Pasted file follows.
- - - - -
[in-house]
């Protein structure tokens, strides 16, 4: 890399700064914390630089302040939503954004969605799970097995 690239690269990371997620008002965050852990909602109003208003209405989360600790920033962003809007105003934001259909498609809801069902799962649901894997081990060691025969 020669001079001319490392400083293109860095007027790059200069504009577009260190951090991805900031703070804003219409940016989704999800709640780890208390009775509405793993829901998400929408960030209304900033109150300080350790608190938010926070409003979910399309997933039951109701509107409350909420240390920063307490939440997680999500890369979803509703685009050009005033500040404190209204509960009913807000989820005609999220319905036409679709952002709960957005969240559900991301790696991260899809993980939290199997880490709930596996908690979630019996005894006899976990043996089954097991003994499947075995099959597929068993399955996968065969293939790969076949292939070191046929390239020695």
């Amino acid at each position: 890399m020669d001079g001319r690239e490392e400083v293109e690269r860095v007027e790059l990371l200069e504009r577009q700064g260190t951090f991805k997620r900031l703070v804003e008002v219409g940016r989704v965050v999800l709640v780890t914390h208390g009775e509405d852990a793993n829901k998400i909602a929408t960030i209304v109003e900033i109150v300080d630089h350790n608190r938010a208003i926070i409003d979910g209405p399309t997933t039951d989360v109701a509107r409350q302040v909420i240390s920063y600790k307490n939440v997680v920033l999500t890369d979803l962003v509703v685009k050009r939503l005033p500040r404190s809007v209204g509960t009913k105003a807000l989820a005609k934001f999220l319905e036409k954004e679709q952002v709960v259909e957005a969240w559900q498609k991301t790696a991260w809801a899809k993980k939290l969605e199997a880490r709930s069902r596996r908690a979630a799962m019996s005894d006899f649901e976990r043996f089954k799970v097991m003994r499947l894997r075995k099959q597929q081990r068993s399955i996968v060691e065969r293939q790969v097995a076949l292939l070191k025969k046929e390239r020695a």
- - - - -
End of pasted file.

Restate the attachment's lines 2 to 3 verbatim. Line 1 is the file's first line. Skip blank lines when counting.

């Protein structure tokens, strides 16, 4: 890399700064914390630089302040939503954004969605799970097995 690239690269990371997620008002965050852990909602109003208003209405989360600790920033962003809007105003934001259909498609809801069902799962649901894997081990060691025969 020669001079001319490392400083293109860095007027790059200069504009577009260190951090991805900031703070804003219409940016989704999800709640780890208390009775509405793993829901998400929408960030209304900033109150300080350790608190938010926070409003979910399309997933039951109701509107409350909420240390920063307490939440997680999500890369979803509703685009050009005033500040404190209204509960009913807000989820005609999220319905036409679709952002709960957005969240559900991301790696991260899809993980939290199997880490709930596996908690979630019996005894006899976990043996089954097991003994499947075995099959597929068993399955996968065969293939790969076949292939070191046929390239020695």
């Amino acid at each position: 890399m020669d001079g001319r690239e490392e400083v293109e690269r860095v007027e790059l990371l200069e504009r577009q700064g260190t951090f991805k997620r900031l703070v804003e008002v219409g940016r989704v965050v999800l709640v780890t914390h208390g009775e509405d852990a793993n829901k998400i909602a929408t960030i209304v109003e900033i109150v300080d630089h350790n608190r938010a208003i926070i409003d979910g209405p399309t997933t039951d989360v109701a509107r409350q302040v909420i240390s920063y600790k307490n939440v997680v920033l999500t890369d979803l962003v509703v685009k050009r939503l005033p500040r404190s809007v209204g509960t009913k105003a807000l989820a005609k934001f999220l319905e036409k954004e679709q952002v709960v259909e957005a969240w559900q498609k991301t790696a991260w809801a899809k993980k939290l969605e199997a880490r709930s069902r596996r908690a979630a799962m019996s005894d006899f649901e976990r043996f089954k799970v097991m003994r499947l894997r075995k099959q597929q081990r068993s399955i996968v060691e065969r293939q790969v097995a076949l292939l070191k025969k046929e390239r020695a």